New York is easing up on its nursing home visitation restrictions as the state continues to combat the spread of COVID-19.
On Tuesday, Sept. 15, state health officials announced that approximately 500 of the state’s 613 nursing homes can reopen to visitors if they have not had any positive COIVD-19 cases for at least 14 days, down from the previous mandate of no cases within 28 days.
The new rules come into effect on Thursday, Sept. 17 following thousands of confirmed and presumed COVID-19-related deaths in nursing homes across the state, especially at the outset of the outbreak.
"We understand how trying it has been for New Yorkers to not see their loved ones and the challenges they've had to endure during this unprecedented pandemic,” New York State Health Commissioner Howard Zucker said in a statement.
Before entering a nursing home, visitors must present a verified negative COVID-19 test that was administered within the past seven days, and visits will largely be limited to outdoor areas or well-ventilated spaces with no more than 10 people practicing social distancing and wearing face coverings.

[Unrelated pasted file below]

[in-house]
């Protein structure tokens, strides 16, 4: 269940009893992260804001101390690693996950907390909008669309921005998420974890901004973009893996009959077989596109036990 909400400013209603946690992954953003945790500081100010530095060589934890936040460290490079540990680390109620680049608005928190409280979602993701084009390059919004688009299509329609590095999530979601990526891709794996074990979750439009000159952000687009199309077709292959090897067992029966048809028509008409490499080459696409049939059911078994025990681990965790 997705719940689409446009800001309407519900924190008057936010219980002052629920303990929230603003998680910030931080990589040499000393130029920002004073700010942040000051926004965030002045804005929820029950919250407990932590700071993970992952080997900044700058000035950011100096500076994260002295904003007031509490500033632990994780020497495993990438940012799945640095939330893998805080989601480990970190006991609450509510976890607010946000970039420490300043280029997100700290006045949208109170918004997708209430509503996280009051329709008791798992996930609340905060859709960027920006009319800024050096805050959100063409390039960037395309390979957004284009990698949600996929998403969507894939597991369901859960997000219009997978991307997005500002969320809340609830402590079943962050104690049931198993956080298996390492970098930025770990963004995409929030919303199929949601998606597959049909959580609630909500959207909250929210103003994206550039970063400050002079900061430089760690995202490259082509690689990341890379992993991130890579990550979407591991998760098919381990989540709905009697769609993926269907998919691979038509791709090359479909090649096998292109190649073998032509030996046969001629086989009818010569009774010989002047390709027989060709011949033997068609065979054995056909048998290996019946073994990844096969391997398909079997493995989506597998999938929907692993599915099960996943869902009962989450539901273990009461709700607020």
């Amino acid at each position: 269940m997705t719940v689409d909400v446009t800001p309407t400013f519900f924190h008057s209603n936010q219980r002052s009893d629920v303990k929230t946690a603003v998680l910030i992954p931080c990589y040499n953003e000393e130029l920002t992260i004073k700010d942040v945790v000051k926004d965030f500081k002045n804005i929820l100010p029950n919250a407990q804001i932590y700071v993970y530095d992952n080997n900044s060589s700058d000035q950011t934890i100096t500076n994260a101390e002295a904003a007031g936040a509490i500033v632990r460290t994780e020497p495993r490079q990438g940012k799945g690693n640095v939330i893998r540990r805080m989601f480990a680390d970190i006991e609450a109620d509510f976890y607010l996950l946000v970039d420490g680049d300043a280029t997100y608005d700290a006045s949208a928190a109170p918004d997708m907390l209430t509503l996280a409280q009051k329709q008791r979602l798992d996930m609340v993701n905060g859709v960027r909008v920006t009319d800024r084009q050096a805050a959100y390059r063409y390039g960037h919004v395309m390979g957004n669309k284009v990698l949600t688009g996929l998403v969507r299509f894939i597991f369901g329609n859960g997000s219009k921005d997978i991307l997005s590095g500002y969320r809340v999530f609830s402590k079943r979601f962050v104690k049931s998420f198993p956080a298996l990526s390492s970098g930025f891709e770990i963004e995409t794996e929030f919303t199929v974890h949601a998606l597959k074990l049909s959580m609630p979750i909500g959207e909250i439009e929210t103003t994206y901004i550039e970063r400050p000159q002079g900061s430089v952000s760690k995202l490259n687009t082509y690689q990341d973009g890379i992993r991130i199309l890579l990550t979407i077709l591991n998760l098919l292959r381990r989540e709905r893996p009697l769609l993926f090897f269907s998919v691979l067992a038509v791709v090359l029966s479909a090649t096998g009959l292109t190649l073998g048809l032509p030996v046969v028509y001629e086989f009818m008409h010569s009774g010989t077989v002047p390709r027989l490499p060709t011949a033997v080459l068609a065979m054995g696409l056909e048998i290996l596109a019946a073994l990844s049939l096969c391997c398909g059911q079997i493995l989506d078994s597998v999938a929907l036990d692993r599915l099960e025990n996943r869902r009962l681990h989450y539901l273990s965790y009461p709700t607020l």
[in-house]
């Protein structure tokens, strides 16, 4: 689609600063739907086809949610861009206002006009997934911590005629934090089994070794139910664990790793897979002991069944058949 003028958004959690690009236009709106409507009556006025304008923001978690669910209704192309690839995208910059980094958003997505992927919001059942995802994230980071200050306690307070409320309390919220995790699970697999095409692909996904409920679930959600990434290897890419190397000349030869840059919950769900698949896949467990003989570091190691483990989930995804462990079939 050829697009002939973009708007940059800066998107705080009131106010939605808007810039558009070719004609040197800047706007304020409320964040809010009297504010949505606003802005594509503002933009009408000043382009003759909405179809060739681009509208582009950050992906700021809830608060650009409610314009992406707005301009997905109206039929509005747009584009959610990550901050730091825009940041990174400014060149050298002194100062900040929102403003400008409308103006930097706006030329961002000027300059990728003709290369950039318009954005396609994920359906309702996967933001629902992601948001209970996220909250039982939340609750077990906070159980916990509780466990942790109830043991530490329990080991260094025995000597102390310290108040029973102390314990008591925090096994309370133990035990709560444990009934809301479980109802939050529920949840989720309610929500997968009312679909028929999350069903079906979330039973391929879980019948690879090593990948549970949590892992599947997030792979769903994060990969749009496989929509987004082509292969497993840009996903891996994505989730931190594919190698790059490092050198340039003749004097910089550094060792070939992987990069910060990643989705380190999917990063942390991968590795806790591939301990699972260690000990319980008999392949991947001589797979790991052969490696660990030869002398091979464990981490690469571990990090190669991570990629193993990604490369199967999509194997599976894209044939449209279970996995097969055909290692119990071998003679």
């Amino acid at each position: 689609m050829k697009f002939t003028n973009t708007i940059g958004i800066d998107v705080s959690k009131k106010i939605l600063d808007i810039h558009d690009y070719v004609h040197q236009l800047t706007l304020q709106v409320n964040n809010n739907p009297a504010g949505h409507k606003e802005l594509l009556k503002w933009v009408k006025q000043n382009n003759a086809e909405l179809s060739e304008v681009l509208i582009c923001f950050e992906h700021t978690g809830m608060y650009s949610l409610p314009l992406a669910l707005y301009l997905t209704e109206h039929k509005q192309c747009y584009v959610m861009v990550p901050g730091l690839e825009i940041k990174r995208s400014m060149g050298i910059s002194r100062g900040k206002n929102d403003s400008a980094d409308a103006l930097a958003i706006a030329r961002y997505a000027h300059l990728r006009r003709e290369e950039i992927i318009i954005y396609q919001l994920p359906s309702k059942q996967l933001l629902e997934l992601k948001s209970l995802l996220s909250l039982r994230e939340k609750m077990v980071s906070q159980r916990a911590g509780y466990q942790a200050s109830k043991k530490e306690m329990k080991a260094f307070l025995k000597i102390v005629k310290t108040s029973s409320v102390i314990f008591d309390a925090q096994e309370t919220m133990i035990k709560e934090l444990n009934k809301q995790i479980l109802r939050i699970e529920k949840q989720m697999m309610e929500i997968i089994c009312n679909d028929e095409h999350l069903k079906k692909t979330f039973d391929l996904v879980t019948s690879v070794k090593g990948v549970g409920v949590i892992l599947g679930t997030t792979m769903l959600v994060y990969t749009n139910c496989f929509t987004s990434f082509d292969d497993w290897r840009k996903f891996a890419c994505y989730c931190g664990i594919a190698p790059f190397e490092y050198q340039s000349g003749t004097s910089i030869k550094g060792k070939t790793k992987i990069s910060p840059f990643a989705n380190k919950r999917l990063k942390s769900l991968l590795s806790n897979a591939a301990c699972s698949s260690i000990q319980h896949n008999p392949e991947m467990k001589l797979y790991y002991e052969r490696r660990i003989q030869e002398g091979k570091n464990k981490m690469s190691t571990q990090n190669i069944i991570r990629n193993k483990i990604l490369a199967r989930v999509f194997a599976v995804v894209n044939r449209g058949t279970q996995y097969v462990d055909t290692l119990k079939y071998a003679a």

The number of visitors at any given time must not exceed 10 percent of the residents in the nursing home, and only two visitors will be permitted for any one resident at a time.
Visitors will undergo temperature checks, and no one under the age of 18 will be allowed into New York nursing homes.
“The number of nursing homes that have taken the necessary steps to protect residents from the asymptomatic spread of COVID-19 while working to reopen to outside visitors, shows that adhering to the DOH visitation guideline is the smart and cautious approach to allowing visitations,” Zucker said.
“We continue to be guided by science and concern for residents' welfare and will monitor nursing homes that host visitors, to make sure this action does not lead to an increase in cases."
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